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by Lisa Levi,
WES Education Services
September 27, 2022
Licensure is required to work as an Attorney at Law or Lawyer, a Law Clerk, or a Judge.
Licensing requirements for internationally trained lawyers vary by state. Each state has a bar association that regulates licenses.
You must successfully pass the bar examination for your state to be eligible for licensure.
Each state used to administer its own bar exam, but the Uniform Bar Examination (UBE) is now accepted in 39 states and 2 territories. While each state still sets its own standards for eligibility to take the UBE and minimum acceptable scores, the score that you earn is now portable to any other participating state.
Most states also require the Multistate Professional Responsibility Examination as well as character and fitness assessments, whether or not they participate in the UBE.
A Juris Doctor (JD) degree from an American Bar Association (ABA)-approved program is generally required in order to take the bar exam, although there are many exceptions.
However, internationally trained lawyers rarely need to repeat their entire legal education to become eligible for licensure in the U.S., although you will most likely have to obtain some additional education. Many internationally trained lawyers qualify for two-year advanced standing JD programs.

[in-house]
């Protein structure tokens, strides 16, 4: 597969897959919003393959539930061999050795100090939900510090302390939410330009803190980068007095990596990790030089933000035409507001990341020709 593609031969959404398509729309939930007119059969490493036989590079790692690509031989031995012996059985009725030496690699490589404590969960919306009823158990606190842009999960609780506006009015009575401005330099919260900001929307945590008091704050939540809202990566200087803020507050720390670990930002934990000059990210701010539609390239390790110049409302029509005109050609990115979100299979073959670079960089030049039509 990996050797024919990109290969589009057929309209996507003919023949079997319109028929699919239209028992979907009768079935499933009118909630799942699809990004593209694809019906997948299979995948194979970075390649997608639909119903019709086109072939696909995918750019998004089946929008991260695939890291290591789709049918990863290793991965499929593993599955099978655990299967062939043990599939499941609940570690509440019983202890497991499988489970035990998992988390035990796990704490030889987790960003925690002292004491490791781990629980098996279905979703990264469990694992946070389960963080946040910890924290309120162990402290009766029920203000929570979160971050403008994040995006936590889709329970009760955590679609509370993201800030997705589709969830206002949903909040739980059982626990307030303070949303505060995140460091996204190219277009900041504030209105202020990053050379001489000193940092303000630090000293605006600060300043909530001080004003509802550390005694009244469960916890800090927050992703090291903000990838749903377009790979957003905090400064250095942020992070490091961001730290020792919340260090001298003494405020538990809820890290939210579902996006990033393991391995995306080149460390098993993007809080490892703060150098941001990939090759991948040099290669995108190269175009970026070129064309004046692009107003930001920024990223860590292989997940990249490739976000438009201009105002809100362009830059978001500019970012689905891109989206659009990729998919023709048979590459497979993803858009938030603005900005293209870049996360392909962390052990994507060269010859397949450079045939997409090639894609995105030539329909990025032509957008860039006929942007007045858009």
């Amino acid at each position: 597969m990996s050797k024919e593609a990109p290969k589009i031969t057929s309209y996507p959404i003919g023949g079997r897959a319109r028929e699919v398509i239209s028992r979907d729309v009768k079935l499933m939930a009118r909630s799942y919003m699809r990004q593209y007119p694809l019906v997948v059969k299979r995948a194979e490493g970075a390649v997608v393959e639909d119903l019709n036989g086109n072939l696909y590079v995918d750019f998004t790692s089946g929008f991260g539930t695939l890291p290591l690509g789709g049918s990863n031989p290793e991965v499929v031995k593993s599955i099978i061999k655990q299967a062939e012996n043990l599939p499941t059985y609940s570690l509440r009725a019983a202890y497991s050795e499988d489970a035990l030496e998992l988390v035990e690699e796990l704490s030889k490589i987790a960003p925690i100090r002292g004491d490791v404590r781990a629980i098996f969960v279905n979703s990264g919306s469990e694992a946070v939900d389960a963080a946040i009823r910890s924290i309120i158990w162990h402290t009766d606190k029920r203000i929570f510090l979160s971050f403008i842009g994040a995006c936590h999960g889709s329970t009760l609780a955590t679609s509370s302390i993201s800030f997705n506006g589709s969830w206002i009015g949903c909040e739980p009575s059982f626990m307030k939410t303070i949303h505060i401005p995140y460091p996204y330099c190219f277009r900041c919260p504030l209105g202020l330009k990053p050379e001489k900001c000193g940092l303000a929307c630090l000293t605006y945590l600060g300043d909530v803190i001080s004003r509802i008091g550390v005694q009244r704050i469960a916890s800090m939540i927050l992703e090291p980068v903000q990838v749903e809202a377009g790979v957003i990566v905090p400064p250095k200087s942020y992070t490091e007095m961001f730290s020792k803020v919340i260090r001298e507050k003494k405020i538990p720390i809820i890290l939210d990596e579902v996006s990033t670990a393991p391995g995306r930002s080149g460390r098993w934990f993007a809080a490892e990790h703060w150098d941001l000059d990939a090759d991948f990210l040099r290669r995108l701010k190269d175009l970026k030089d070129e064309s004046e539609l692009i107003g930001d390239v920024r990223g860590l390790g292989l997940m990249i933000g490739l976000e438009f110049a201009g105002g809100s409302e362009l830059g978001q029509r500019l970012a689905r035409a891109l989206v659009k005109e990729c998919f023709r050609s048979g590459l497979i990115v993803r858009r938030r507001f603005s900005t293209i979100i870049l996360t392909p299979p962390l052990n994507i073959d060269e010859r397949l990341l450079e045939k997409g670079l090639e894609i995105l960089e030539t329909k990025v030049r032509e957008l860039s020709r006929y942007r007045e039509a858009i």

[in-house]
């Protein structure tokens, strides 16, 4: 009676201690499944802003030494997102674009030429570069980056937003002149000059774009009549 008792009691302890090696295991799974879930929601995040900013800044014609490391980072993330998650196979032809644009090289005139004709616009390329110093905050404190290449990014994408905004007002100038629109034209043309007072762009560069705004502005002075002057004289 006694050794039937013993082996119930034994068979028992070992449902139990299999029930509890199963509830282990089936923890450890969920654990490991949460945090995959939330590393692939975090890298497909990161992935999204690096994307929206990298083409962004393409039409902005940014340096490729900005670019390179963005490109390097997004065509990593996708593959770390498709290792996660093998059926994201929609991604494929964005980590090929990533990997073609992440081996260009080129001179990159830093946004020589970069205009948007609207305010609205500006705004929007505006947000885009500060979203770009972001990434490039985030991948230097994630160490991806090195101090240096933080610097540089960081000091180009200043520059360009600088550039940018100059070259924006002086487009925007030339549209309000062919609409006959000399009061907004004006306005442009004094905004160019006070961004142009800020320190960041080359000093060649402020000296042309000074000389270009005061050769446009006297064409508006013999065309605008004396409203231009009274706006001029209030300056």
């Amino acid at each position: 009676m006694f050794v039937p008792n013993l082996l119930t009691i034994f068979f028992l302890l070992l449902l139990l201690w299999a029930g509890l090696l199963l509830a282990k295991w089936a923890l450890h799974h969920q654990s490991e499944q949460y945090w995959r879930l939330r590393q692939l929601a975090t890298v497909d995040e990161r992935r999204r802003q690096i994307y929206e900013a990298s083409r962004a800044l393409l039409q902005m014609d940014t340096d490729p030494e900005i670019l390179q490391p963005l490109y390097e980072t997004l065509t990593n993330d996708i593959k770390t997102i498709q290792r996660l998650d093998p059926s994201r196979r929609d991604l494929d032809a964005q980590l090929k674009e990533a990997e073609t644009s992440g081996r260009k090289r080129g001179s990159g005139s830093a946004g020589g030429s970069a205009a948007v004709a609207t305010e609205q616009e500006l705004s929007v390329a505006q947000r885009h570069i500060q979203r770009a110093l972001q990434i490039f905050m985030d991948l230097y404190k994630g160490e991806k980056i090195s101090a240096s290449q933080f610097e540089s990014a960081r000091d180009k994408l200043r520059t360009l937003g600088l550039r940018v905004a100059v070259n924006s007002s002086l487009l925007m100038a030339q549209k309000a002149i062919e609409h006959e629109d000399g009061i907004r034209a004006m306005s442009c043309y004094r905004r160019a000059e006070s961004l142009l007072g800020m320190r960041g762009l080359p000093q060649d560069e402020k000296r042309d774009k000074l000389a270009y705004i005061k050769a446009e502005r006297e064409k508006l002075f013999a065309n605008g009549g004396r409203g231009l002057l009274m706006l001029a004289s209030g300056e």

In California, New York, Washington, and Wisconsin, graduates of non-U.S. law schools also have the option of taking the bar exam if they complete a one-year, ABA-approved Master of Laws (LLM) program. Many other states also offer an LLM pathway to licensure provided additional stricter requirements have been met, such as holding active licensure in your country of legal education, or having worked as a licensed lawyer in that country for a certain number of years.
A few states, including but not limited to California, Illinois, New York, and Texas, allow internationally trained lawyers to take the bar exam with NO additional legal education if they meet certain educational or professional requirements.
Your application to any U.S. LLM or advanced standing JD program must include a credential evaluation, which compares the legal education you received outside the United States to a similar educational program in the U.S. Most ABA-approved law schools require that internationally educated applicants to each kind of program obtain a specific credential evaluation.
This information is not comprehensive, and may vary with time and location. Always contact your state bar association before starting the licensure process to find out exactly what they require.
For more detailed licensure information, see “Navigating the Legal Field in the United States.”